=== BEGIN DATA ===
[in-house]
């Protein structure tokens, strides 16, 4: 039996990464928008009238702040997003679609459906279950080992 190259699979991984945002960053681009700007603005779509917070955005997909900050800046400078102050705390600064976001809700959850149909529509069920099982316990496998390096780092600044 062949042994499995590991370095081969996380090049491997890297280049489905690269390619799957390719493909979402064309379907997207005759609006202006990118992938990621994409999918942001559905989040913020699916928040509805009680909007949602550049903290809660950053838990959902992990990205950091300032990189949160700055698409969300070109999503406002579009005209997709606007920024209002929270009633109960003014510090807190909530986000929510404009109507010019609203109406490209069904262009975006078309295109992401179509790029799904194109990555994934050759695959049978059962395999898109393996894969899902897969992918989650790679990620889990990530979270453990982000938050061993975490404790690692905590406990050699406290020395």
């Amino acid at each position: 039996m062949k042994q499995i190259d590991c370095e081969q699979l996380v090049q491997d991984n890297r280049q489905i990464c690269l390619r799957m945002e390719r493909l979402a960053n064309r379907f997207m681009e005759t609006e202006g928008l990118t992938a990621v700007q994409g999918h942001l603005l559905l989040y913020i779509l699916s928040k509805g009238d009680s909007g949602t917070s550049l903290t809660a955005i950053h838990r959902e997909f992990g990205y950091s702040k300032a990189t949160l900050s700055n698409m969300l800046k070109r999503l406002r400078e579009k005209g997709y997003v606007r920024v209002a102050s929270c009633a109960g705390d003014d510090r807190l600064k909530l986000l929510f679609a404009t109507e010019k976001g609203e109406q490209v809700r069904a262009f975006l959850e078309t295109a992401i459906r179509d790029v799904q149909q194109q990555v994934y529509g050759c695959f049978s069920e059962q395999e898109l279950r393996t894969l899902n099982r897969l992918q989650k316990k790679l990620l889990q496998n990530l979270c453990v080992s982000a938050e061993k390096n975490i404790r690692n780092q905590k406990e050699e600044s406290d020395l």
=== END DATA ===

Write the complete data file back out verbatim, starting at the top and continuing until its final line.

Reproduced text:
[in-house]
């Protein structure tokens, strides 16, 4: 039996990464928008009238702040997003679609459906279950080992 190259699979991984945002960053681009700007603005779509917070955005997909900050800046400078102050705390600064976001809700959850149909529509069920099982316990496998390096780092600044 062949042994499995590991370095081969996380090049491997890297280049489905690269390619799957390719493909979402064309379907997207005759609006202006990118992938990621994409999918942001559905989040913020699916928040509805009680909007949602550049903290809660950053838990959902992990990205950091300032990189949160700055698409969300070109999503406002579009005209997709606007920024209002929270009633109960003014510090807190909530986000929510404009109507010019609203109406490209069904262009975006078309295109992401179509790029799904194109990555994934050759695959049978059962395999898109393996894969899902897969992918989650790679990620889990990530979270453990982000938050061993975490404790690692905590406990050699406290020395």
């Amino acid at each position: 039996m062949k042994q499995i190259d590991c370095e081969q699979l996380v090049q491997d991984n890297r280049q489905i990464c690269l390619r799957m945002e390719r493909l979402a960053n064309r379907f997207m681009e005759t609006e202006g928008l990118t992938a990621v700007q994409g999918h942001l603005l559905l989040y913020i779509l699916s928040k509805g009238d009680s909007g949602t917070s550049l903290t809660a955005i950053h838990r959902e997909f992990g990205y950091s702040k300032a990189t949160l900050s700055n698409m969300l800046k070109r999503l406002r400078e579009k005209g997709y997003v606007r920024v209002a102050s929270c009633a109960g705390d003014d510090r807190l600064k909530l986000l929510f679609a404009t109507e010019k976001g609203e109406q490209v809700r069904a262009f975006l959850e078309t295109a992401i459906r179509d790029v799904q149909q194109q990555v994934y529509g050759c695959f049978s069920e059962q395999e898109l279950r393996t894969l899902n099982r897969l992918q989650k316990k790679l990620l889990q496998n990530l979270c453990v080992s982000a938050e061993k390096n975490i404790r690692n780092q905590k406990e050699e600044s406290d020395l």